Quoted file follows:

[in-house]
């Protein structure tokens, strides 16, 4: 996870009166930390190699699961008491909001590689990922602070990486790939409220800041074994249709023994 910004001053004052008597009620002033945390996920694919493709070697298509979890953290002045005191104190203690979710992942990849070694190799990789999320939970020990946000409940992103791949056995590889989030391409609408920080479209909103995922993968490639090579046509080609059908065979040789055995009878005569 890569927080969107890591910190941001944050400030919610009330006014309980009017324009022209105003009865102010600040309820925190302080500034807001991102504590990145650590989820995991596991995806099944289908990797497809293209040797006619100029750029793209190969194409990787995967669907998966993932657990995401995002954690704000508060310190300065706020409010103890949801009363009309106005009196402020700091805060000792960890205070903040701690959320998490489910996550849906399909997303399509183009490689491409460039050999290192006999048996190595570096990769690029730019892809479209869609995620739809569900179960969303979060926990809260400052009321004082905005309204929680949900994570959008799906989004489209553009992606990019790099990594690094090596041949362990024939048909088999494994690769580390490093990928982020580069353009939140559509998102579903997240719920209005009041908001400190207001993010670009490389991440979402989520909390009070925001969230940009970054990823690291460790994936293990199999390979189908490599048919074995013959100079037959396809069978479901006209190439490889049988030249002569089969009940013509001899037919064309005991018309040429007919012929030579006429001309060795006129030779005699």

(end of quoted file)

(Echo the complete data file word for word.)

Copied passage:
[in-house]
């Protein structure tokens, strides 16, 4: 996870009166930390190699699961008491909001590689990922602070990486790939409220800041074994249709023994 910004001053004052008597009620002033945390996920694919493709070697298509979890953290002045005191104190203690979710992942990849070694190799990789999320939970020990946000409940992103791949056995590889989030391409609408920080479209909103995922993968490639090579046509080609059908065979040789055995009878005569 890569927080969107890591910190941001944050400030919610009330006014309980009017324009022209105003009865102010600040309820925190302080500034807001991102504590990145650590989820995991596991995806099944289908990797497809293209040797006619100029750029793209190969194409990787995967669907998966993932657990995401995002954690704000508060310190300065706020409010103890949801009363009309106005009196402020700091805060000792960890205070903040701690959320998490489910996550849906399909997303399509183009490689491409460039050999290192006999048996190595570096990769690029730019892809479209869609995620739809569900179960969303979060926990809260400052009321004082905005309204929680949900994570959008799906989004489209553009992606990019790099990594690094090596041949362990024939048909088999494994690769580390490093990928982020580069353009939140559509998102579903997240719920209005009041908001400190207001993010670009490389991440979402989520909390009070925001969230940009970054990823690291460790994936293990199999390979189908490599048919074995013959100079037959396809069978479901006209190439490889049988030249002569089969009940013509001899037919064309005991018309040429007919012929030579006429001309060795006129030779005699």